What are your credit options and what do they mean? Before you borrow, learn about your options and how each one can affect your financial health.
Traditional bank and credit union loans. If you already have a bank or credit union account, begin with your own lender. Shop around for the best interest-rate options and bring any competitive rate quotes back to your bank. Rates are always changing, and they can vary significantly. What rate you get depends on your financial situation and your credit rating. If you have good credit, you may be able to negotiate a better interest rate.
Home equity loans. If you own a home, taking out a loan against it—a home equity loan— can be an inexpensive option. Check with banks, your current mortgage company, and other financial institutions to find a good interest rate and terms. Before you sign the paperwork, be sure you understand the financial commitment. Simply put, if you can’t make the payments, you risk losing your house because it’s the value of your house that’s securing the loan.
Credit cards. Credit cards can be a convenient way to loan yourself money. If you plan to use a credit card look for the lowest interest rate you can find, no annual fee, and a grace period where interest isn’t charged as long as you pay by the due date. If you know you can’t trust yourself not to spend money you don’t have or don’t have a plan for paying off the purchase, it’s best to avoid using this credit option.
Loans from family and friends. When it comes to personal loans, every situation is unique. Some friends or family members may be able and willing to offer you a lower interest rate than you can get anywhere else. Be careful when receiving money from friends and family. Be aware there may be unspoken expectations when you receive money; for example, they may think they have the right to tell you how to spend it. They may say you can have the money for as long as you need, but then they run into financial trouble and need you to repay them right away. It’s best for both parties to treat the loan the same way as if it was a loan from a bank. Agree to terms up front — interest rate, payment amounts, due dates, payoff date — as well as consequences if you fail to repay the loan. Sign and date your mutual agreement.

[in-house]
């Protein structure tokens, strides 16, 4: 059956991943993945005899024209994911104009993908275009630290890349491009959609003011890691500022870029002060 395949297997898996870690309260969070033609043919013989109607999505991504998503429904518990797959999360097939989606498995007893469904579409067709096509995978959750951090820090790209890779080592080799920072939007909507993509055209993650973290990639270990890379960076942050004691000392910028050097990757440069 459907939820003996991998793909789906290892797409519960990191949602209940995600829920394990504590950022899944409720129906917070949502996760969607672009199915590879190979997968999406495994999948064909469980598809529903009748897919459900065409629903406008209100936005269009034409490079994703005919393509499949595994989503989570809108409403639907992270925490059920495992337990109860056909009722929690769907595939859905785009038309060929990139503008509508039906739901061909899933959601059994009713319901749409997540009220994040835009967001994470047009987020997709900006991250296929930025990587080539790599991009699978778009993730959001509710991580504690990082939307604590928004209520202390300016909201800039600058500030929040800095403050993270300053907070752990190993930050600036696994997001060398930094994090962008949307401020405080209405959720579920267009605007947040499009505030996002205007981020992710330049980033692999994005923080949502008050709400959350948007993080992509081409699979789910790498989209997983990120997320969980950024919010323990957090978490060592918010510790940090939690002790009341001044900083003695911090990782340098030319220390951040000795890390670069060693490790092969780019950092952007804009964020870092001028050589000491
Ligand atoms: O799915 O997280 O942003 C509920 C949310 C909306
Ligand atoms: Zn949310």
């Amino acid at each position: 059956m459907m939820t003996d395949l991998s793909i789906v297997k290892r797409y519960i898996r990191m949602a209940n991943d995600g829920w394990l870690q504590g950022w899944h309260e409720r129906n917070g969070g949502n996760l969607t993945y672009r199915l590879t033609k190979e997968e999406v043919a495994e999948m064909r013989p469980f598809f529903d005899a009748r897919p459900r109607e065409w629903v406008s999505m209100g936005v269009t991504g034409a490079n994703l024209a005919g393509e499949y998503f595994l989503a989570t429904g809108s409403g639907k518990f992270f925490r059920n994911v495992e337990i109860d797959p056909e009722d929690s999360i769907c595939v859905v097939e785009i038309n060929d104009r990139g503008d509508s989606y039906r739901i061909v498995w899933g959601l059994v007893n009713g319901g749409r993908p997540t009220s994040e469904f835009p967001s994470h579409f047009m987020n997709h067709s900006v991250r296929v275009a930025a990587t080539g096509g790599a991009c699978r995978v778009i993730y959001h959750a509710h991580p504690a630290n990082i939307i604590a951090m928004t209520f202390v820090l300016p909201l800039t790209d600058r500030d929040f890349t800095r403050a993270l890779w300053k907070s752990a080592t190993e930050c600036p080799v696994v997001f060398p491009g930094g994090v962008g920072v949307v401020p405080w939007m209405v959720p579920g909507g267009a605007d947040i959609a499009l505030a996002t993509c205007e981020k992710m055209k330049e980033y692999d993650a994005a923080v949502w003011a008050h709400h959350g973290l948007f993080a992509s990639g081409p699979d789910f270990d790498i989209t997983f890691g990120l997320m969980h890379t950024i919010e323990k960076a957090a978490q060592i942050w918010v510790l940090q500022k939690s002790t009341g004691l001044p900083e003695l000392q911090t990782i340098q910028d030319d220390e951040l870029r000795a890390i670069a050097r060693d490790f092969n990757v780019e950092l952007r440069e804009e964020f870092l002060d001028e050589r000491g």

Retirement loans. If you’ve been putting money into your employer’s retirement plan, usually a 401(k), you may be eligible to tap into that account. While the money you’ve been setting aside is technically yours, many withdrawal rules and potential penalties apply because it is a retirement fund and not a checking or savings account.
Specifically, if you can’t pay back the loan in full and on time, you may have to pay penalties and taxes on the amount borrowed. You also run the risk of damaging—or entirely depleting—your retirement savings.
Avoid this type of loan or have a plan in place to pay off your loan in the event you lose or leave your job before the loan is repaid. Otherwise, you must pay back the entire remaining balance within a short period of time, such as 60 days, or you’ll face penalties and taxes.